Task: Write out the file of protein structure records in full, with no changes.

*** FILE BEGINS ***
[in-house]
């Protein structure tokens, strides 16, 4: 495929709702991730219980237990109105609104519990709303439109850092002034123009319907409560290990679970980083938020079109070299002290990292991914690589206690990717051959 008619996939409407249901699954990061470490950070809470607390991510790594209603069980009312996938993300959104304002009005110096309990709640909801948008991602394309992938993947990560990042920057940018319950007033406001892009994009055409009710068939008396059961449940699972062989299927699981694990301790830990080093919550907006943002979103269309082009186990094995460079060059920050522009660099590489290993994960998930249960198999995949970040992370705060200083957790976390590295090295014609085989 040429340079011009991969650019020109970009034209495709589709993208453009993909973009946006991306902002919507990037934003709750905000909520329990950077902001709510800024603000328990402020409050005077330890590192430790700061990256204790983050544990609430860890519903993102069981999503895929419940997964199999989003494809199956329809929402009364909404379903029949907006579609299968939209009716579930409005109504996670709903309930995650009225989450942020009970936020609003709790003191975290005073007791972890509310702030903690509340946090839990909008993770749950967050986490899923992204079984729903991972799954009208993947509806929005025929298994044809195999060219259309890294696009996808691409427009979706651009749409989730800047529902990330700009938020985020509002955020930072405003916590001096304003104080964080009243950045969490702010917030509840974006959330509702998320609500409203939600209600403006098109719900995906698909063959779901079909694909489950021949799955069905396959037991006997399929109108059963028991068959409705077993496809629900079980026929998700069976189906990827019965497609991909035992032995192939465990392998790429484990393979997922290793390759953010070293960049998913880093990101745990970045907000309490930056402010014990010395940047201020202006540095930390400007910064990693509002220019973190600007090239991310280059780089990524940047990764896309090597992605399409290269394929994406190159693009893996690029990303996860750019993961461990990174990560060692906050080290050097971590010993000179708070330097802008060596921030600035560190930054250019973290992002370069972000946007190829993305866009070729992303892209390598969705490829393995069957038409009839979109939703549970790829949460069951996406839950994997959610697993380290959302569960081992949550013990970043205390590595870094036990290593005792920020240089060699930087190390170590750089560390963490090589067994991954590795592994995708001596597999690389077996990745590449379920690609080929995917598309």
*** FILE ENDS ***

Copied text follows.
[in-house]
């Protein structure tokens, strides 16, 4: 495929709702991730219980237990109105609104519990709303439109850092002034123009319907409560290990679970980083938020079109070299002290990292991914690589206690990717051959 008619996939409407249901699954990061470490950070809470607390991510790594209603069980009312996938993300959104304002009005110096309990709640909801948008991602394309992938993947990560990042920057940018319950007033406001892009994009055409009710068939008396059961449940699972062989299927699981694990301790830990080093919550907006943002979103269309082009186990094995460079060059920050522009660099590489290993994960998930249960198999995949970040992370705060200083957790976390590295090295014609085989 040429340079011009991969650019020109970009034209495709589709993208453009993909973009946006991306902002919507990037934003709750905000909520329990950077902001709510800024603000328990402020409050005077330890590192430790700061990256204790983050544990609430860890519903993102069981999503895929419940997964199999989003494809199956329809929402009364909404379903029949907006579609299968939209009716579930409005109504996670709903309930995650009225989450942020009970936020609003709790003191975290005073007791972890509310702030903690509340946090839990909008993770749950967050986490899923992204079984729903991972799954009208993947509806929005025929298994044809195999060219259309890294696009996808691409427009979706651009749409989730800047529902990330700009938020985020509002955020930072405003916590001096304003104080964080009243950045969490702010917030509840974006959330509702998320609500409203939600209600403006098109719900995906698909063959779901079909694909489950021949799955069905396959037991006997399929109108059963028991068959409705077993496809629900079980026929998700069976189906990827019965497609991909035992032995192939465990392998790429484990393979997922290793390759953010070293960049998913880093990101745990970045907000309490930056402010014990010395940047201020202006540095930390400007910064990693509002220019973190600007090239991310280059780089990524940047990764896309090597992605399409290269394929994406190159693009893996690029990303996860750019993961461990990174990560060692906050080290050097971590010993000179708070330097802008060596921030600035560190930054250019973290992002370069972000946007190829993305866009070729992303892209390598969705490829393995069957038409009839979109939703549970790829949460069951996406839950994997959610697993380290959302569960081992949550013990970043205390590595870094036990290593005792920020240089060699930087190390170590750089560390963490090589067994991954590795592994995708001596597999690389077996990745590449379920690609080929995917598309």